Edition 1505
15 December 2018
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Gay marriage - Churches to face problems?

in News · 20-09-2003 00:00:00 · 0 Comments

Lawyers are considering the impact that a recent EU ruling legalising gay marriages will have on religions that refuse to recognise such partnerships. The question being asked is what takes precedence, church law or EU legislation?

Recent events in Russia have also thrown the spotlight onto same sex marriages. Last week the Russian Orthodox Church, which has thousands of followers in Europe, defrocked one of its priests for carrying out a marriage ceremony between two gays. Denis Gogolev and Mikhail Morozov went through a wedding ceremony conducted by Father Vladimir in the Nizhay Novogorod Diocese.
In a statement addressed to its followers worldwide the church authorities said: “This blasphemous act cannot be considered a marriage under any circumstances. The Russian Orthodox Church is against homosexual marriages and, guided by the Holy Scriptures and church traditions, is condemning homosexual relations as a deadly sin”.
Last year a group of Russian deputies in the State Duma (parliament) tried unsuccessfully to overthrow legislation passed in 1993 recognising gay marriages. They called for the reintroduction of prison sentences for gay sex as part of a campaign to restore ‘traditional moral values’ in Russia.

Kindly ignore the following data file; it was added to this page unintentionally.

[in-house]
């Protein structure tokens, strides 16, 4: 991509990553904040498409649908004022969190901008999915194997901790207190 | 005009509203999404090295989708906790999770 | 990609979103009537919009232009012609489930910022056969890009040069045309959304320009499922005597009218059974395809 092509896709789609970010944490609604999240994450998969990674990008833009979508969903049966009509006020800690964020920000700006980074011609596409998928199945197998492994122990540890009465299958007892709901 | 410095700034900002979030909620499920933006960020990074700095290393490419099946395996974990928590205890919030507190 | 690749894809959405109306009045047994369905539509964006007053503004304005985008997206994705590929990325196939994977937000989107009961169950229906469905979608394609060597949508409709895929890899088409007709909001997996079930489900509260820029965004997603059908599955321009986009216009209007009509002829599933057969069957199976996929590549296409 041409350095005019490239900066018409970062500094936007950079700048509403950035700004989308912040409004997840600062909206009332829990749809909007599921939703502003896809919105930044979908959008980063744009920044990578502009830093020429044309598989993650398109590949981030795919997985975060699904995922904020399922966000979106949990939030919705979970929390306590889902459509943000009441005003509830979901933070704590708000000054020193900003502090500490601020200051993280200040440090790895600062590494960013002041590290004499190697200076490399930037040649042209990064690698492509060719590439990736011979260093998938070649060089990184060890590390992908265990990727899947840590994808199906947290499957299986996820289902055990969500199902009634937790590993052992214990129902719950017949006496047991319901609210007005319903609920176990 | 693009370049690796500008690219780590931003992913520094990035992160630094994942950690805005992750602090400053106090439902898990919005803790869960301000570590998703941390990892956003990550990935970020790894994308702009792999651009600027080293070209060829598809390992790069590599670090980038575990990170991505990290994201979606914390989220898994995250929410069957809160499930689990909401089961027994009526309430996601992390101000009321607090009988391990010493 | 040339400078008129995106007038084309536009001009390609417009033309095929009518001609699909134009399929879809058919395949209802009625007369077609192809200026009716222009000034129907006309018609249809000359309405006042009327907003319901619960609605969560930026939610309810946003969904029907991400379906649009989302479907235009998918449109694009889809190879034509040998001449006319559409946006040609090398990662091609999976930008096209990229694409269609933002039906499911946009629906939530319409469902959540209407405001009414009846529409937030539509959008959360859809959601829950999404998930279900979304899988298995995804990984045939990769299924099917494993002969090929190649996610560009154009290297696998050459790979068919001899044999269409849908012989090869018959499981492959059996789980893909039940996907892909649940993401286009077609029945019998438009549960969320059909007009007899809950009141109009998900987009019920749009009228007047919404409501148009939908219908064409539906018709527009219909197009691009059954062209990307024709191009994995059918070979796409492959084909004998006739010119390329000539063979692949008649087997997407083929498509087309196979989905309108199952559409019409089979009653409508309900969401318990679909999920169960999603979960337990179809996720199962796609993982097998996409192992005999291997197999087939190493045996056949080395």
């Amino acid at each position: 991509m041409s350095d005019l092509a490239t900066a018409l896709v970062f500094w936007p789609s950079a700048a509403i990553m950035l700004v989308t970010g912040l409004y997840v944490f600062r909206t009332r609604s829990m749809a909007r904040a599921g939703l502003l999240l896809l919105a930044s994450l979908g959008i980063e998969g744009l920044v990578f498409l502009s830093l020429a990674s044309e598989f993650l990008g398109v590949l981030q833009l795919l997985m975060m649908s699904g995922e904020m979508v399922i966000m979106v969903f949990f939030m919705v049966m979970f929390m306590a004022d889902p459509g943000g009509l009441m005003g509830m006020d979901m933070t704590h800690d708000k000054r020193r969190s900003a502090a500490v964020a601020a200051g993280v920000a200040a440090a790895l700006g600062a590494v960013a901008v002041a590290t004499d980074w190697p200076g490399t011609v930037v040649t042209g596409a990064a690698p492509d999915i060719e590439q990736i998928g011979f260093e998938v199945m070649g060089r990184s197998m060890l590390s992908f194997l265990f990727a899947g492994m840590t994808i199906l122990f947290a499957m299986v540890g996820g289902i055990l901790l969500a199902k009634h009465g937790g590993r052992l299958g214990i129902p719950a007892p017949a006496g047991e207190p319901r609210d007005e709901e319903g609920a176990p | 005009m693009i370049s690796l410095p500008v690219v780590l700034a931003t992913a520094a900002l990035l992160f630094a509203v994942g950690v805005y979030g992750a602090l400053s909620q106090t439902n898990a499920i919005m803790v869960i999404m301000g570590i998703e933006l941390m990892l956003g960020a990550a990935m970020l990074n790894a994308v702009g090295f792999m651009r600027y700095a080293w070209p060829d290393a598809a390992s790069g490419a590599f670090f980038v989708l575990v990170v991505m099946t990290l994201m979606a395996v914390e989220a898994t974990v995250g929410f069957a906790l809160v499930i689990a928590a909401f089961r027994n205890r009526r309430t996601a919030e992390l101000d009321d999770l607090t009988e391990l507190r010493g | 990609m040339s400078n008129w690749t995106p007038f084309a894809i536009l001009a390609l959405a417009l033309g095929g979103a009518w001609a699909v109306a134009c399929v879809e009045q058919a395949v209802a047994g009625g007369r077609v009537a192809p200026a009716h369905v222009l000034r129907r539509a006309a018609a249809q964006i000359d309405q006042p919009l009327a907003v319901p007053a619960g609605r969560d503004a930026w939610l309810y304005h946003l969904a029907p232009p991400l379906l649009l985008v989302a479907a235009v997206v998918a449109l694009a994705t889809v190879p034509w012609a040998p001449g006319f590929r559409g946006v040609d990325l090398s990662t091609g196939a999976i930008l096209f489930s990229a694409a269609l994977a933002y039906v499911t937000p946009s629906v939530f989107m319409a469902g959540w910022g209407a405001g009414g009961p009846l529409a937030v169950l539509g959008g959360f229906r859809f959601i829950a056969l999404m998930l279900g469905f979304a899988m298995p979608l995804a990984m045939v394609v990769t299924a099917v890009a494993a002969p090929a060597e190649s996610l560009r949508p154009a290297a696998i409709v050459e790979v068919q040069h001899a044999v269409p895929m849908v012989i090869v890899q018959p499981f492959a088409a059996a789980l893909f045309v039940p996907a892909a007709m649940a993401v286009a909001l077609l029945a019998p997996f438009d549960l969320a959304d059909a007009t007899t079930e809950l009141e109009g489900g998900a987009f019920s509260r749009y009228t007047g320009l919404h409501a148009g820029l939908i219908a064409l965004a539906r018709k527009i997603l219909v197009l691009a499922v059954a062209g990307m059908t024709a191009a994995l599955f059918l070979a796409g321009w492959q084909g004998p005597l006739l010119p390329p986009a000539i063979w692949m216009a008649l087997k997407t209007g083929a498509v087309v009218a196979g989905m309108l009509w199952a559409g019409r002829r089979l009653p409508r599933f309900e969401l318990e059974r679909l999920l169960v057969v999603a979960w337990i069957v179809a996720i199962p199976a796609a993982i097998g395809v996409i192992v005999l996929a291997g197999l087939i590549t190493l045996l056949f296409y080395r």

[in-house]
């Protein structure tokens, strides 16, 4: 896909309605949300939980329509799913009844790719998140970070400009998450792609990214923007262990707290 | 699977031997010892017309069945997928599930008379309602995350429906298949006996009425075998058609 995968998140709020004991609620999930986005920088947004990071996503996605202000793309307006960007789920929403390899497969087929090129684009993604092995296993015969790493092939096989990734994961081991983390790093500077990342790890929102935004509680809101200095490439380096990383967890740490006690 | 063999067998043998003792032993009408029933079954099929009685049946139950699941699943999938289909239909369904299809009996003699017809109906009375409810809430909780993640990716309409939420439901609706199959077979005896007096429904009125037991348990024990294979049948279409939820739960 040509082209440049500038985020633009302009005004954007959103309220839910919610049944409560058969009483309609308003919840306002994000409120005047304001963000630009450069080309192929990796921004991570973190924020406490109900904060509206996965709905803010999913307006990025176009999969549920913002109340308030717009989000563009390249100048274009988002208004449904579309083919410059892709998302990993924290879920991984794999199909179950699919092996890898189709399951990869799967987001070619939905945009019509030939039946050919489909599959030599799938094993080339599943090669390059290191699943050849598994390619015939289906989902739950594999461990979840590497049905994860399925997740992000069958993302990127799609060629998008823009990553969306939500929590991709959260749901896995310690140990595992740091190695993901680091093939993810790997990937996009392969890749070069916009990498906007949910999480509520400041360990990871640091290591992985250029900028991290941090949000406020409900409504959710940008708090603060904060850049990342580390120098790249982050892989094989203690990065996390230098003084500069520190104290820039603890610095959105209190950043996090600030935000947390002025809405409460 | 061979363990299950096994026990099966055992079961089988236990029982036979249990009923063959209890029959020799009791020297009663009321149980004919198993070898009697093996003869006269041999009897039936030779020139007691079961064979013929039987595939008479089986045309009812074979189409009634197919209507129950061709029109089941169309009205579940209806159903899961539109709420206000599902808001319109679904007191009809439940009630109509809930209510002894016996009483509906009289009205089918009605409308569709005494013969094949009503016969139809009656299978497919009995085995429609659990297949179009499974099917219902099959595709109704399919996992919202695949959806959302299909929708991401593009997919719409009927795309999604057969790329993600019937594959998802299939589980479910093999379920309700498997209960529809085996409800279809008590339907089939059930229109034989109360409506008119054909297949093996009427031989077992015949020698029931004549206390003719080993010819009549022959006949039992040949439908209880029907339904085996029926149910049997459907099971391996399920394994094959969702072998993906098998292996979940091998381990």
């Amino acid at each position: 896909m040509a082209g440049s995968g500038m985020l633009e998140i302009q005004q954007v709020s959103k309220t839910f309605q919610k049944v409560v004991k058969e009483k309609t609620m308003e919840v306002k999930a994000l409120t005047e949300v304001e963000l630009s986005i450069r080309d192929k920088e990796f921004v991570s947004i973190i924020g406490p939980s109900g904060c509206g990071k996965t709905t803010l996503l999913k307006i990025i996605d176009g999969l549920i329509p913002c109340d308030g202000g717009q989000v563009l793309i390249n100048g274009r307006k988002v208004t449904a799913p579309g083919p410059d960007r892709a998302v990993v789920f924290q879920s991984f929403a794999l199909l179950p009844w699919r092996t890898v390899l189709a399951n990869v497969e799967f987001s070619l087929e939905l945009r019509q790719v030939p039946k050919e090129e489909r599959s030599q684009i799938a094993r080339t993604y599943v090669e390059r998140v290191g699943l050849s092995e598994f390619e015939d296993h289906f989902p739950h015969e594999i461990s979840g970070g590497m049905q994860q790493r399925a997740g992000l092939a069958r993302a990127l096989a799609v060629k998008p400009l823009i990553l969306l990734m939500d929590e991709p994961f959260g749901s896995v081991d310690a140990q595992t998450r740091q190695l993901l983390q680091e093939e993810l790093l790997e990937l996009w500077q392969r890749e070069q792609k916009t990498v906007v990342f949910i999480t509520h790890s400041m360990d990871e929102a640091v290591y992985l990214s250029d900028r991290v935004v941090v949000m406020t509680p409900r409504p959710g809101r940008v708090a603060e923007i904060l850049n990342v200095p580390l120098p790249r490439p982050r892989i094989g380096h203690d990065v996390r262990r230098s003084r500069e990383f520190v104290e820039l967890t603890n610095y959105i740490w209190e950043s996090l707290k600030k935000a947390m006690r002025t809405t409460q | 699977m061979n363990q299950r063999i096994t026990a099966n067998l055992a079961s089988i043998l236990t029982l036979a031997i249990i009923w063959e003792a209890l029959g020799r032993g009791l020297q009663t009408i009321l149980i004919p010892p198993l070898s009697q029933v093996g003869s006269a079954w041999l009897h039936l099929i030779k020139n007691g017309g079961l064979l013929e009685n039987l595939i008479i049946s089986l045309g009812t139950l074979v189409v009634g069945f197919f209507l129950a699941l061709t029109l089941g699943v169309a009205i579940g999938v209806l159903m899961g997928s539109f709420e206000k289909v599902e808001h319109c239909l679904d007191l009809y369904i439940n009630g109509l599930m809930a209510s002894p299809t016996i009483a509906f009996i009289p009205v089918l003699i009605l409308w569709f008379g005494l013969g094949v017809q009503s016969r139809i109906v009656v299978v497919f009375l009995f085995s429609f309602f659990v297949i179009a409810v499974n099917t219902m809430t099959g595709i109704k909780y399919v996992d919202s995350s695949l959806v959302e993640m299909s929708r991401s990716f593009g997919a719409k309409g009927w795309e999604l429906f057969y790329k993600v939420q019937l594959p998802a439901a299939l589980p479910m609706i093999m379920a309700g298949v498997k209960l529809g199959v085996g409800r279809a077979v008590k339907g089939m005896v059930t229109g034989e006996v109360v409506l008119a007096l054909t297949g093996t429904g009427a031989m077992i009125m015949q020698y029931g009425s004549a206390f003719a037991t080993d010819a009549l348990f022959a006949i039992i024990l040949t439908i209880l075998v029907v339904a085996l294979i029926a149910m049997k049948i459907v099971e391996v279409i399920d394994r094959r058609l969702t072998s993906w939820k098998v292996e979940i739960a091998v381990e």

Opinion in Europe is divided over whether or not the Christian and non Christian religions will be obliged to go along with the new law and recognise same sex marriages. In Holland the situation is very much a fait accompli with gay and lesbian church marriages gaining in popularity all the time. It has even been suggested that the Dutch Catholic Church is turning a blind eye to many of its priests who are officiating at homosexual and lesbian marriage ceremonies. Some sections of British TV are calling for an end to “archaic church marriage laws”. Legal experts are arguing that to deny gays the opportunity of marrying in church is a denial of their human rights under EU law.
An English legal adviser operating in the Algarve, who asked not to be named, told The Portugal News that the defining line between EU and Church law was becoming
“blurred”. He said that while some religions had already accepted the rights of gays to marry in church, others were exercising more restraint. In his opinion all Christian denominations, including Russian Orthodox and Catholic dioceses based in Europe, will eventually be forced into accepting EU law or face the prospects of challenges in the European Court of Human Rights. Already in America church pastors have been arrested for proclaiming that Christianity is the only true religion - a proclamation deemed by law enforcement agencies to be in breach of the United Nations 1948 declaration on human rights.

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Edition 1505
15 December 2018
Edition: 1505

Read this week's issue online exactly as it appears in print.

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